As discussed above, the DOL's regulations explicitly exclude benefit plans with no employee participants from ERISA's coverage, and this Court is not in a position to disturb the DOL's judgment. See Chevron, U.S.A., Inc. v. Natural Resources Defense Council, Inc., 467 U.S. 837, 843-44, 104 S.Ct. 2778, 81 L.Ed.2d 694 (1984) (" If Congress has explicitly left a gap for the agency to fill, there is an express delegation of authority to the agency to elucidate a specific provision of the statute by regulation. Such legislative regulations are given controlling weight unless they are arbitrary, capricious, or manifestly contrary to the statute." ); Prince v. Am. Airlines, Inc., 97 Civ. 7231 (RWS), at *19 (S.D.N.Y. Oct. 6, 1999) (" [W]here an agency is vested

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with policy-making power, as the DOL is with respect to Title I of ERISA, a court cannot substitute its judgment for that of the agency." ). Further, both the Supreme Court and the Second Circuit have already considered and deferred to the DOL on this issue. See Raymond B. Yates, M.D., P.C. Profit Sharing Plan v. Hendon, 541 U.S. 1, 21, 124 S.Ct. 1330, 158 L.Ed.2d 40 (2004) (" Plans that cover only sole owners or partners and their spouses, the regulation instructs, fall outside Title I's domain. Plans covering working owners and their nonowner employees, on the other hand, fall entirely within ERISA's compass." (footnotes omitted)); Schwartz, 761 F.2d at 869 (finding DOL's interpretation reasonable and explaining that " exclude[d] from Title I coverage [are] those plans, such as [plaintiff's], in which there are no employees and for which the fiduciary protections afforded by the Act are accordingly least important" ). Thus, the law and precedent are clear that, when self-employed individuals like Norman open retirement accounts that do not cover any employees, those accounts are not governed by Title I of ERISA.

Hildegard argues, however, that because Norman was a member of an " affiliated service group," as that term is defined in Section 414(m) of the IRC, his Keogh plan may nevertheless be subject to ERISA. ( See Pl.'s Mem. of Law in Opp'n to Defs.' Mots. for Summ. J. and in Supp. of Pl.'s Cross Mot. for Summ. J. (" Pl.'s Opp'n & Cross Mot." ) at 10.) Essentially, plaintiff's argument is that the definition of " affiliated service group" used to determine whether one qualifies for favorable tax treatment under the Code should also be used to determine whether one's plan is subject to ERISA, and that because Norman was part of an " affiliated service group," as defined by the Code, his Keogh plan is governed by ERISA. Putting aside the question of whether Norman was in fact part of an " affiliated service group," there is simply no authority to support plaintiff's argument that a definition in the Code used for tax purposes should be used to determine whether a plan falls within the ambit of ERISA.[9]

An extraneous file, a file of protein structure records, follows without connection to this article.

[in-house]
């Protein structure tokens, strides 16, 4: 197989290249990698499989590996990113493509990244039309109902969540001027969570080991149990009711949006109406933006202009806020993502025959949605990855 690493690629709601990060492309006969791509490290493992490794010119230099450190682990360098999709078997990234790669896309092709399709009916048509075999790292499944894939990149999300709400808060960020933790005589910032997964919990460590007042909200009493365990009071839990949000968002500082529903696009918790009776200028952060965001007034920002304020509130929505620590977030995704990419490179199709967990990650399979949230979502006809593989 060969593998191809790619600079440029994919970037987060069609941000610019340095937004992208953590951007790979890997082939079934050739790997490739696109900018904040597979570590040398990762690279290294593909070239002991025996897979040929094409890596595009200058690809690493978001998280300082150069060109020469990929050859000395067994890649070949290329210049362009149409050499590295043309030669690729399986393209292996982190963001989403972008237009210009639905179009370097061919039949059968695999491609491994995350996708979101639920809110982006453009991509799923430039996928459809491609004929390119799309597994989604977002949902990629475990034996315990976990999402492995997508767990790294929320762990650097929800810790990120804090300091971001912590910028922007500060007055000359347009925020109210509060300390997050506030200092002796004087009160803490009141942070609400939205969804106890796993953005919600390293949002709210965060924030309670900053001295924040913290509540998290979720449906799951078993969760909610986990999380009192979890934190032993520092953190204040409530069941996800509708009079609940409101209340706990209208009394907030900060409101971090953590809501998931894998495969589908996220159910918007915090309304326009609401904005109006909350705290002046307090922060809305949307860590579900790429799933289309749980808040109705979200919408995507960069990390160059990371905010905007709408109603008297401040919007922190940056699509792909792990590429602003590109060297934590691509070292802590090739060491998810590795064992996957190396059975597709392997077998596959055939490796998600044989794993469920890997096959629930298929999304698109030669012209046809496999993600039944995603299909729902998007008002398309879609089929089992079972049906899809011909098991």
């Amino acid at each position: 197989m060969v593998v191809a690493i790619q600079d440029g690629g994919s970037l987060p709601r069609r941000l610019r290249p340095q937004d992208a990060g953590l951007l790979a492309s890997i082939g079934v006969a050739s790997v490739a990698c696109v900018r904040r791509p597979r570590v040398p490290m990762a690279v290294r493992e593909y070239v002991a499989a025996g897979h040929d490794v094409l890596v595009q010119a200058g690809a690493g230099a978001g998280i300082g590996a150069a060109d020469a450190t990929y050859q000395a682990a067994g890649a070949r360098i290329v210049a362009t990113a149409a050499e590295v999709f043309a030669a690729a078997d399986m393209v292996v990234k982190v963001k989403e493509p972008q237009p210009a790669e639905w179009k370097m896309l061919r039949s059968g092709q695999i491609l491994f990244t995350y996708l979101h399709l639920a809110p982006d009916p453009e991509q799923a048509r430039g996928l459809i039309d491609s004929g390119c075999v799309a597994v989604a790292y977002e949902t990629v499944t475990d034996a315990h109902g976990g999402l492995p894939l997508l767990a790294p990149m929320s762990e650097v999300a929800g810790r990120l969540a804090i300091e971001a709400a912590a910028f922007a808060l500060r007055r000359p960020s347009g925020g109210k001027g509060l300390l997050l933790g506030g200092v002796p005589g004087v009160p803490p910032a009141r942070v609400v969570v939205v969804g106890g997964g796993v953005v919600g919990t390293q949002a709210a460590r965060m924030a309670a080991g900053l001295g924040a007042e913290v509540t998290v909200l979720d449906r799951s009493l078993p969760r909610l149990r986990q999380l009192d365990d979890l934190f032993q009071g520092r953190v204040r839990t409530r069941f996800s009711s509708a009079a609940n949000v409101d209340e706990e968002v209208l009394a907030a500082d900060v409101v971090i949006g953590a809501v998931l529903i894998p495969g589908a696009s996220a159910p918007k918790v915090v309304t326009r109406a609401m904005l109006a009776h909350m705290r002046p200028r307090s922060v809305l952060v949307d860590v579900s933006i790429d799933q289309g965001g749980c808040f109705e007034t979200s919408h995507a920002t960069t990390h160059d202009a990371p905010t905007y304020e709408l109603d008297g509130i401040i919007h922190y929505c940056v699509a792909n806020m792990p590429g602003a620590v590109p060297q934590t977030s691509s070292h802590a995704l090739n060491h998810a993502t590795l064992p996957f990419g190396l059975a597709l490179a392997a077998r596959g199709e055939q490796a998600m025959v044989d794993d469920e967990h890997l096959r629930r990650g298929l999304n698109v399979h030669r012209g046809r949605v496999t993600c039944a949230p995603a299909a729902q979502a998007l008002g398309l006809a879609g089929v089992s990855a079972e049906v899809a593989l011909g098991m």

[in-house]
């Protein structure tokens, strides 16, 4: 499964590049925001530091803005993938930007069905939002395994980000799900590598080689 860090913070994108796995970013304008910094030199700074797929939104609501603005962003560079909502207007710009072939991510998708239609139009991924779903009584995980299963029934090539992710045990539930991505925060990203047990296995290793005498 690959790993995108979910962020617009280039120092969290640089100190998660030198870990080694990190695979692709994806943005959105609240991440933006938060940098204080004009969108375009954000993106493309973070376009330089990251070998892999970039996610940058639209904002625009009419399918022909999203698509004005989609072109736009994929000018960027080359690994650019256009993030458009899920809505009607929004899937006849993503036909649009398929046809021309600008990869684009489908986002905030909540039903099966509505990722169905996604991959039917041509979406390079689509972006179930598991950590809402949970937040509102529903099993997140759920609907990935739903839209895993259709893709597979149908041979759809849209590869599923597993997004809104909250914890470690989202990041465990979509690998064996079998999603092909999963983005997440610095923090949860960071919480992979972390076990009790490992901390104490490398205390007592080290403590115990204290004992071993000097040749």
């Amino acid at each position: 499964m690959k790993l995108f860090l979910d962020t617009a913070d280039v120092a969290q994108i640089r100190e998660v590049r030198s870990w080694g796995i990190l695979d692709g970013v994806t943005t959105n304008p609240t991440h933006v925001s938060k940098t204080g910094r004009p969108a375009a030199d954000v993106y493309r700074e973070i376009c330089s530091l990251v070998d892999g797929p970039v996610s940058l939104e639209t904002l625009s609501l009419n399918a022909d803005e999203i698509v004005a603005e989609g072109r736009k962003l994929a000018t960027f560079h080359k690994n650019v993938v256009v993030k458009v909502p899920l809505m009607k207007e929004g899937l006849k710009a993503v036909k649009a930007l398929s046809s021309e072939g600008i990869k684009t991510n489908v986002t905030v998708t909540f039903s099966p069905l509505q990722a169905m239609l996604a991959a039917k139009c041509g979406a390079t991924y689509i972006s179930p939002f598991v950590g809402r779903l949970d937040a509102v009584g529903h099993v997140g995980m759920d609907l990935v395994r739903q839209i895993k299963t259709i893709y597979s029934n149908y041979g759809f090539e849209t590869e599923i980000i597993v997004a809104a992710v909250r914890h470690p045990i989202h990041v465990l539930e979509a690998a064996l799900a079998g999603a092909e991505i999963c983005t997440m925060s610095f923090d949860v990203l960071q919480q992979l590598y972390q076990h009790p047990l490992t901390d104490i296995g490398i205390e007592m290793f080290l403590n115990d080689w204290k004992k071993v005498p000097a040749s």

Instead, the case law makes clear that these provisions of the Code do not alter ERISA's requirements. See, e.g., West v. Clarke Murphy, Jr. Self Employed Pension Plan, 99 F.3d 166, 169 (4th Cir. 1996) (" For tax purposes, § 414(m) expands the scope of the term employer by defining affiliated service groups. These provisions of the Tax Code, however, do not vary ERISA's definition of participant or its requirement of an employer-employee relationship. . . . Employee status under ERISA is determined not by the tax code but by the common law of agency." (citations omitted)); see also Stamper v. Total Petroleum, Inc. Ret. Plan, 188 F.3d 1233, 1238-39 (9th Cir. 1999) (" In light of the Supreme Court's observation that 'ERISA is a comprehensive and reticulated statute, which Congress adopted after careful study of private retirement pension plans," Alessi v. Raybestos-Manhattan, Inc., 451 U.S. 504, 510, 101 S.Ct. 1895, 68 L.Ed.2d 402 (1981) (quotation and citation omitted), we believe it would be improper to read into ERISA a requirement Congress elected to apply only to the Tax Code." ); Reklau v. Merchants Nat'l Corp., 808 F.2d 628, 631 (7th Cir. 1986) (" We are convinced that had Congress intended that § 401 of the I.R.C.

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be applicable to ERISA, it would have so stated in clear and unambiguous language as it did in 29 U.S.C. § 1202(c) with § § 410(a), 411 and 412 of the I.R.C. We thus refuse to read § 401(a) of the I.R.C. as applicable to ERISA." (footnote omitted)). Said another way, whether or not Norman was a member of an " affiliated service group," as the Code defines that term, has no bearing on the ERISA inquiry. Thus, even if Norman was a member of an " affiliated service group" under the Code, for the reasons discussed supra, his Keogh plan is not an ERISA plan.

Plaintiff also seems to contend that, because the Keogh plan documents include spousal consent language consistent with ERISA, the plan must be governed by ERISA. ( See Pl.'s Opp'n & Cross Mot. at 9.) However, spousal consent language does not turn a plan that is otherwise not subject to ERISA into an ERISA-governed plan. Thus, the mere presence of spousal consent language in plan documents does not render a Keogh plan established for, and by, a single, self-employed participant -- a plan that would otherwise fall outside of ERISA's scope -- subject to ERISA.[10]

Because the uncontroverted evidence shows that Norman's benefit plan did not cover any " employees" as defined by Title I of ERISA, it is not an " employee benefit plan" within the meaning of the Act. Accordingly, ERISA does not govern Norman's Keogh account and plaintiff, in seeking relief pursuant to ERISA, has therefore failed to state a claim upon which relief may be granted.[11]